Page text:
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Colorado 4th Grader Shows Lawmakers How Easy It Is To Get Vaping Products

DENVER (CBS4) - Colorado state lawmakers took the first step Wednesday night towards new regulations of nicotine and tobacco use in Colorado. The House Health and Insurance Committee passed HB20-1001 with a 9-1 vote Wednesday night. Similar to new federal regulations, It would raise the consumption age for tobacco and nicotine to 21 with some additional regulations specific to Colorado.

Colorado currently leads the nation in underage vaping. The overarching goals of HB20-1001 is to get the products out of the hands of kids.

"The statewide licensing is going to be really important. That's our enforcement mechanism. Obviously the federal government has already implemented increasing the purchase age to 21 and we want to be consistent with that but we need a way of enforcing that and that's where the licensing mechanism comes into play. If you're not a good actor, if you mess up, one, we have an enforcement mechanism. Two, if you consistently mess up we have a way you're not going to be able to sell these products anymore and give them to our kids," said stat Rep. Kyle Mullica, one of the bill's sponsors.

While many are in support, some retailers expressed concern Wednesday night over burdensome regulations and licensing fees.

The bill states that after July 1 of 2021, all businesses that sell the products must be licensed with the state. This means retailers would be subject to compliance checks and complaint investigations. The bill also increases the fine for selling to minors -- up to $15,000 for repeat offenders.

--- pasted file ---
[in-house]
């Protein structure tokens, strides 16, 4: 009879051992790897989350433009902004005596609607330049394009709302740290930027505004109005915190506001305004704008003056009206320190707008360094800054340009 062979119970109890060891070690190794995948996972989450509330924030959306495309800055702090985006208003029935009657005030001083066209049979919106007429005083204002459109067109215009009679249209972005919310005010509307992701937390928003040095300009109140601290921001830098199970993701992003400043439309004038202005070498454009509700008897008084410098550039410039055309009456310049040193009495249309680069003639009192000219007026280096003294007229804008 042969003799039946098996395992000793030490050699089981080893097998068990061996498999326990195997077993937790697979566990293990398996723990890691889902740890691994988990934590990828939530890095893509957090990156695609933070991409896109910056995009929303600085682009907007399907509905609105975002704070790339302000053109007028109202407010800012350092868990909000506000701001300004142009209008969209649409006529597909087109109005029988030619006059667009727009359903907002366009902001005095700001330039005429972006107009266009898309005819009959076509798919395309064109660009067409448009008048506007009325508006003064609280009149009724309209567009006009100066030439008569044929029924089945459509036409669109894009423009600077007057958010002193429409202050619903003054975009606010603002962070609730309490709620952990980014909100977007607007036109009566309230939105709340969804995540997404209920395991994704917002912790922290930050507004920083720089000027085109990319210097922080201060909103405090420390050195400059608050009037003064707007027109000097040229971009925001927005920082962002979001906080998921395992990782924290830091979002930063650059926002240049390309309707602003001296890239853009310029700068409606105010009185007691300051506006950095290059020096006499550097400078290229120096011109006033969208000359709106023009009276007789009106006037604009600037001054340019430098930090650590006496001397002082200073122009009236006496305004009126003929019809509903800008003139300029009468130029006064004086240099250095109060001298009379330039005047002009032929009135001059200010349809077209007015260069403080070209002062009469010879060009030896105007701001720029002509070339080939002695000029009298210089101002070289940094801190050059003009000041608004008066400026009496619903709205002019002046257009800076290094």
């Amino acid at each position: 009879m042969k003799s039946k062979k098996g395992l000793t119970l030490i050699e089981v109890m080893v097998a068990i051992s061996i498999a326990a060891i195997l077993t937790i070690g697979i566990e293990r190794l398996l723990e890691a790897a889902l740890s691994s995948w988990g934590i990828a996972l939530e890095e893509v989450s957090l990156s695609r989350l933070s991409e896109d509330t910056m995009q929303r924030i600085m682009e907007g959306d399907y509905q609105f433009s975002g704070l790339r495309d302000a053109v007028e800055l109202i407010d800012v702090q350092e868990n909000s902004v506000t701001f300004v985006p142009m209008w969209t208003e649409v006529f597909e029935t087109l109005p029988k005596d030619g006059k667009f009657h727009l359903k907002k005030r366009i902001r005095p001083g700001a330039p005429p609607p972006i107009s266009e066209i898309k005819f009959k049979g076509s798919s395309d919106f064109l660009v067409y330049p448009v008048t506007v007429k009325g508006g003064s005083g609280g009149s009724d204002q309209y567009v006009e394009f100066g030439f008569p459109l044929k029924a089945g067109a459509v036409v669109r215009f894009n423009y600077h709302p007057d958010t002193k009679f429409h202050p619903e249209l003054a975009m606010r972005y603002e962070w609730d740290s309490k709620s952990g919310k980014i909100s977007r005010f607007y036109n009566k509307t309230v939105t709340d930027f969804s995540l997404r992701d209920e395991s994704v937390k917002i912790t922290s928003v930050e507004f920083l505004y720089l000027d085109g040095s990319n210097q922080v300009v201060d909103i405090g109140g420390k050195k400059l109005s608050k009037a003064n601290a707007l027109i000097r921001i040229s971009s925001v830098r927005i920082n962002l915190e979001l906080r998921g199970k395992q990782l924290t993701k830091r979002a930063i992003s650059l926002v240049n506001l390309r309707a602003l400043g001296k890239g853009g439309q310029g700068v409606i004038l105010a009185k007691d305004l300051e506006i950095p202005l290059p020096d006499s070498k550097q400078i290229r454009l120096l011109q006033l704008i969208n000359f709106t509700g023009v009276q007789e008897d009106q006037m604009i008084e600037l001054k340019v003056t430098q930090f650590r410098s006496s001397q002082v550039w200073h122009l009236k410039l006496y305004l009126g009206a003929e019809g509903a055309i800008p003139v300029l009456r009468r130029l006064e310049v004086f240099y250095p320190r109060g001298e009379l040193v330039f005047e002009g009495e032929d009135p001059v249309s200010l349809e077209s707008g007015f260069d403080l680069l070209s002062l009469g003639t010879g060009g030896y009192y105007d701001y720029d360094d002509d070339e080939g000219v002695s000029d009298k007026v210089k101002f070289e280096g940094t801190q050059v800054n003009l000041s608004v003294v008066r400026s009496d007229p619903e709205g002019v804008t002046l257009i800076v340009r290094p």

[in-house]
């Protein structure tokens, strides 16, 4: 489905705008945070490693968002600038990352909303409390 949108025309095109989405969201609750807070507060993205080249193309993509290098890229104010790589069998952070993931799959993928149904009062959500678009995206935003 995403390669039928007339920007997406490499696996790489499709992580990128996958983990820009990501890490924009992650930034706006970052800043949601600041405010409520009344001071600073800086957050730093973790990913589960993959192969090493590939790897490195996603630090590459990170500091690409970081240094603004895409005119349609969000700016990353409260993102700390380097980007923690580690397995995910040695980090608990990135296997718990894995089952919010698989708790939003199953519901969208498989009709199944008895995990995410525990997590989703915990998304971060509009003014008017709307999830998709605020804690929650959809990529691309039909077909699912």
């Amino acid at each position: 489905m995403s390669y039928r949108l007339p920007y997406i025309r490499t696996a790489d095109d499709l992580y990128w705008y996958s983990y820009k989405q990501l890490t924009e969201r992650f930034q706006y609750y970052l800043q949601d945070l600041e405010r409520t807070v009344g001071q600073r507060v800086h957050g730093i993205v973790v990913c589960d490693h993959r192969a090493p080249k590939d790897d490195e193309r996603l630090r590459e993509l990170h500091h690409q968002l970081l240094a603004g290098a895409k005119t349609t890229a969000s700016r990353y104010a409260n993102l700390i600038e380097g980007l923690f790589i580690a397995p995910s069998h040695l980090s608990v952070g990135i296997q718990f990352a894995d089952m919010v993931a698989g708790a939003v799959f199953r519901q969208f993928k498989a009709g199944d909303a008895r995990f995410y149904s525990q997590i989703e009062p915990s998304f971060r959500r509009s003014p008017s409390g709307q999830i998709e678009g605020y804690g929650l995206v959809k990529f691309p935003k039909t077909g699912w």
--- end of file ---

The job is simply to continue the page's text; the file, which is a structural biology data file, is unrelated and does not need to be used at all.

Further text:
One big change proponents of the bill are excited about is online regulation.

Currently, there are no real age barriers when it comes to purchasing vaping products online. This bill would make it so consumers could order online but their product would have to be delivered to a licensed retailer. The consumer would have to physically pick it up and show ID for the purchase.

Wednesday night, lawmakers were shown just how easy it is to buy online.

Audrey Rosen, a fourth grader from Coyote Ridge Elementary School in Broomfield, went through the steps with ease. Within minutes, and for not very much money, she demonstrated how easy it can be for a 9-year-old to start vaping.

"I want them to know how dangerous and crazy it is and easy it is for people and kids just to get online and order," said Rosen.

Rosen doesn't vape but she has friends who do, and they get their products online.

"All you have do is say 'Yes I'm 21,' choose your vaping pod, your flavor and then some websites even ask how much nicotine you want. It's really easy and then it just comes straight to your door," she said.

Rosen is seriously concerned her friends will get sick, or even worse. She has been passing out an anti-vaping petition at her school for people to sign but she hopes to do much more for the cause.

Wednesday was her first time providing testimony at the capitol.

"My goal is to make a big change for people," she said.

It's a thought shared by the bill's sponsors.

"I think we see where status quo got us, and that makes us where were one of the worst in the nation when it comes to our teen vaping use. You go and talk to any high school teacher or high schooler, and they'll tell you it's all over their schools. We're starting to see these go all the way down into elementary schools and that's just unacceptable," Mullica said. "Status quo wasn't working and we need to change that and we need to put more barriers in place."

The bill moves next to the Committee on Finance.

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